Monday saw Google post a useful article about organic link building on their Webmaster Central Blog, giving us an unprecedented insight into how to approach the topic. The post, which includes tips on everything from the design and content of your website to the more technical aspects and quality guidelines, is basically a do’s and don’ts of link building, straight from the horse’s mouth. So, here’s Google’s best bits and what we, at Analytics SEO, think of them.
Design and Content Guidelines
“Create a useful, information-rich site, and write pages that clearly and accurately describe your content.”
A pretty straightforward tip to begin with and one that any person building a website should aspire to from the beginning anyway but note Google’s request for clarity and accuracy as an important factor in their recommendations.
“Try to use text instead of images to display important names, content, or links. The Google crawler doesn’t recognize text contained in images. If you must use images for textual content, consider using the "ALT" attribute to include a few words of descriptive text.”
This is important for image conscious websites and is equally true of those with Flash-heavy pages. If you feel images and Flash are necessary, then as Google recommends, use the ALT attribute and make sure you have an HTML only version of your site so the Google crawler can index your page properly.
“If your company buys a content management system, make sure that the system creates pages and links that search engines can crawl”
Remember, your content management system is as important to Google as it is to you, so choose wisely and make sure it is SEO friendly.
“Monitor your site’s performance and optimize load times. Google’s goal is to provide users with the most relevant results and a great user experience. Fast sites increase user satisfaction and improve the overall quality of the web (especially for those users with slow Internet connections), and we hope that as webmasters improve their sites, the overall speed of the web will improve.”
The performance of your site is important to Google so their advice to regularly test it shouldn’t be taken lightly. The web has many tools to do this quickly and efficiently, such as Page Speed and Yslow – so make good use of them.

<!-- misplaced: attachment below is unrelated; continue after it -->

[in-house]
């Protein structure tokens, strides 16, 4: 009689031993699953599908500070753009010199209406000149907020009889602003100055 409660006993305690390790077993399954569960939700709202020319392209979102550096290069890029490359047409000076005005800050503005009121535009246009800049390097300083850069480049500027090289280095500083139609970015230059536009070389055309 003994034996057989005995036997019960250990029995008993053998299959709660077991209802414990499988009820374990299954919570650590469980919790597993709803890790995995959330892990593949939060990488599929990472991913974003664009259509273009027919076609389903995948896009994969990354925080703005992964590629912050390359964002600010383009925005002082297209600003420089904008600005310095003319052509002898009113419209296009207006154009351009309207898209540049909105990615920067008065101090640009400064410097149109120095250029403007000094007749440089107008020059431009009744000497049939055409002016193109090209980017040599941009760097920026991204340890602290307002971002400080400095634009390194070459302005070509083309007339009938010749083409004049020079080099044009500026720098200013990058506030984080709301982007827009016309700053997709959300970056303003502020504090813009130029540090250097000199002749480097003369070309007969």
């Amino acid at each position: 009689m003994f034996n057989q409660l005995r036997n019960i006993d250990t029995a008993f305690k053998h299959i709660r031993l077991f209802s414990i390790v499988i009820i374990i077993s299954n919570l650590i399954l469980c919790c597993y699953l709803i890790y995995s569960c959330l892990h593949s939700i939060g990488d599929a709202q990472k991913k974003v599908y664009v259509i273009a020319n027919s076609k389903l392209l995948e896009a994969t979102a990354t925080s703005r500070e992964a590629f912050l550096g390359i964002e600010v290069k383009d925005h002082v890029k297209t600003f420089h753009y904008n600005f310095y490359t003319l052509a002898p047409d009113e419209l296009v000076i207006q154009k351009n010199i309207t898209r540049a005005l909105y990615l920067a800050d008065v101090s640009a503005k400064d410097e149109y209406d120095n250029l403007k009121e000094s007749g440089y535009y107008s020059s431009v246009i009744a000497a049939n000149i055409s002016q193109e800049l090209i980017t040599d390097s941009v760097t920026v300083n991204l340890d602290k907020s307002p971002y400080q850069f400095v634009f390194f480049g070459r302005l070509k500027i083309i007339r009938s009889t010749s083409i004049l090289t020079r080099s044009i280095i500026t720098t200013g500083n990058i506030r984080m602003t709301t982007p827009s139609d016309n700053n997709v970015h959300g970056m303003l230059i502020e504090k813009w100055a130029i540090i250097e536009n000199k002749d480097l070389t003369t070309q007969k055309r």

“Make pages primarily for users, not for search engines. Don’t deceive your users or present different content to search engines than you display to users, which is commonly referred to as ‘cloaking’."
Transparency is key here as Google does not take too kindly to anything underhand. A page primarily interested in good search engine results is usually terrible to use, so stick to making your site attractive to the user and consider link building after that.
“Avoid hidden text or hidden links.”
Any concealed text or link can lead to Google deeming your website untrustworthy so avoid them at all costs. Apart from anything else, to make your user feel swindled or cheated is a sure fire way to drive them away, so as Google says – “Don’t be evil.”
“If your site is rather new and still unknown, a good marketing technique is to get involved in the community around your topic. Interact and contribute on forums and blogs. Just keep in mind to contribute in a positive way, rather than spamming or soliciting for your site. Just building a reputation can drive people to your site.”
By building a reputation in your field you can produce better results than any number of tools can do for you. Write a blog about the industry and begin to market yourself as an expert – don’t be afraid to speak your mind or say something controversial and your site will fast become a port of call for other industry members.
“Humour can be another way to gain both great links and get people to talk about your site. With Google Buzz and other social media services constantly growing, entertaining content is being shared now more than ever.”
It’s nice to know Google have a sense of humour and it’s also nice to know that they appreciate humorous content. With the growing trend in bookmarking on social networking sites doing something funny – however small – can really increase the visibility of your site.
“It’s important to clarify that any legitimate link building strategy is a long-term effort. There are those who advocate for short-lived, often spammy methods, but these are not advisable if you care for your site’s reputation. Buying PageRank-passing links or randomly exchanging links are the worst ways of attempting to gather links and they’re likely to have no positive impact on your site’s performance over time. If your site’s visibility in the Google index is important to you it’s best to avoid them.”
Finally, Google gives us a reminder that there is no quick and easy fix when it comes to quality link building and to avoid any shortcuts if you cherish being indexed and ranked well. Although this is a marathon, not a sprint, this blog post gives us an insight into what Google are looking for, so where better to start your link building campaign than right here with a little help from the internet giants themselves.
By: Laurie OToole